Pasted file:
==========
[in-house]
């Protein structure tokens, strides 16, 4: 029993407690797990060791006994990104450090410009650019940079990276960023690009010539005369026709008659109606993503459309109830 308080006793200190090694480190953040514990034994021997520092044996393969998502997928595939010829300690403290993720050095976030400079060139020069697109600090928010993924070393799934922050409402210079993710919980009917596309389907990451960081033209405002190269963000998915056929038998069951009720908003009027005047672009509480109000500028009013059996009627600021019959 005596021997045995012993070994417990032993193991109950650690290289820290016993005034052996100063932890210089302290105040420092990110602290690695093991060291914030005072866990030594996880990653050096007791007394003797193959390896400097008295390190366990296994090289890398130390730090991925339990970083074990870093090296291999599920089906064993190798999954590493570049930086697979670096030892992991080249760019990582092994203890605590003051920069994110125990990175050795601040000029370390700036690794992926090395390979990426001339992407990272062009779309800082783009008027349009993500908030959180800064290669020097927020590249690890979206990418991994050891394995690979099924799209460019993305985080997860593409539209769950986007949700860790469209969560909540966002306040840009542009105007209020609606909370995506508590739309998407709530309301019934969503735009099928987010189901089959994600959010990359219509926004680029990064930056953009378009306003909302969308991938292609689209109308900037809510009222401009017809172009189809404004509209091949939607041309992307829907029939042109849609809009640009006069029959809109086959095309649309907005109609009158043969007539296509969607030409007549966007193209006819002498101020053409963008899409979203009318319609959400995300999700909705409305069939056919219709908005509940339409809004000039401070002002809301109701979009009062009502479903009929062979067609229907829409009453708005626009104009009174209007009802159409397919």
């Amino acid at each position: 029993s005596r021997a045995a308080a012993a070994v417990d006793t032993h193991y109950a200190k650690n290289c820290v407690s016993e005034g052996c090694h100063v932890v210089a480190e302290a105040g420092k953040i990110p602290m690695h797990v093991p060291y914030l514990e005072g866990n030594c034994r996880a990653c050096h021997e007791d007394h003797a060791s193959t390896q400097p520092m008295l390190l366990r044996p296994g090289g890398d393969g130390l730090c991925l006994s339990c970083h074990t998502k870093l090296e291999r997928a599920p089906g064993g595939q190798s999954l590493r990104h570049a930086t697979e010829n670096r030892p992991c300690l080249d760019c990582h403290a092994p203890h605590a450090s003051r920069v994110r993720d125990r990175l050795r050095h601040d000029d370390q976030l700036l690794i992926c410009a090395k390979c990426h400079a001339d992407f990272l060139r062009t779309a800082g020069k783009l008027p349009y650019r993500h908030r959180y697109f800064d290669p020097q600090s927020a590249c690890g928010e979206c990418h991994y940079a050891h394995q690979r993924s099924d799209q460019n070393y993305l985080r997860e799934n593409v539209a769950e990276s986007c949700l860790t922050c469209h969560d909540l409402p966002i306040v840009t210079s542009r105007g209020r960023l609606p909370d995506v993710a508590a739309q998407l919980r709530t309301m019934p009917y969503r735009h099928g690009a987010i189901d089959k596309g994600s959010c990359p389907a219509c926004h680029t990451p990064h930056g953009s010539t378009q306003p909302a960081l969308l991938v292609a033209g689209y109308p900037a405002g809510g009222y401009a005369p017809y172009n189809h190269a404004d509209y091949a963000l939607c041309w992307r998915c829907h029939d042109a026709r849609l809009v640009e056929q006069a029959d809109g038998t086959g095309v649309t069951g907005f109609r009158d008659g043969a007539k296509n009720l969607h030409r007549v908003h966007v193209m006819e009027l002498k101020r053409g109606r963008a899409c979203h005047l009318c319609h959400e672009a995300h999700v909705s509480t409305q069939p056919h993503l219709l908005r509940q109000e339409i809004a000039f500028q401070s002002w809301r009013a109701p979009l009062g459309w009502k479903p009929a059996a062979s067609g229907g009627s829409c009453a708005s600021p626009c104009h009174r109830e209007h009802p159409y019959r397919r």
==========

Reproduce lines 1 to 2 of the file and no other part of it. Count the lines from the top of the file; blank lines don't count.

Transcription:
[in-house]
């Protein structure tokens, strides 16, 4: 029993407690797990060791006994990104450090410009650019940079990276960023690009010539005369026709008659109606993503459309109830 308080006793200190090694480190953040514990034994021997520092044996393969998502997928595939010829300690403290993720050095976030400079060139020069697109600090928010993924070393799934922050409402210079993710919980009917596309389907990451960081033209405002190269963000998915056929038998069951009720908003009027005047672009509480109000500028009013059996009627600021019959 005596021997045995012993070994417990032993193991109950650690290289820290016993005034052996100063932890210089302290105040420092990110602290690695093991060291914030005072866990030594996880990653050096007791007394003797193959390896400097008295390190366990296994090289890398130390730090991925339990970083074990870093090296291999599920089906064993190798999954590493570049930086697979670096030892992991080249760019990582092994203890605590003051920069994110125990990175050795601040000029370390700036690794992926090395390979990426001339992407990272062009779309800082783009008027349009993500908030959180800064290669020097927020590249690890979206990418991994050891394995690979099924799209460019993305985080997860593409539209769950986007949700860790469209969560909540966002306040840009542009105007209020609606909370995506508590739309998407709530309301019934969503735009099928987010189901089959994600959010990359219509926004680029990064930056953009378009306003909302969308991938292609689209109308900037809510009222401009017809172009189809404004509209091949939607041309992307829907029939042109849609809009640009006069029959809109086959095309649309907005109609009158043969007539296509969607030409007549966007193209006819002498101020053409963008899409979203009318319609959400995300999700909705409305069939056919219709908005509940339409809004000039401070002002809301109701979009009062009502479903009929062979067609229907829409009453708005626009104009009174209007009802159409397919």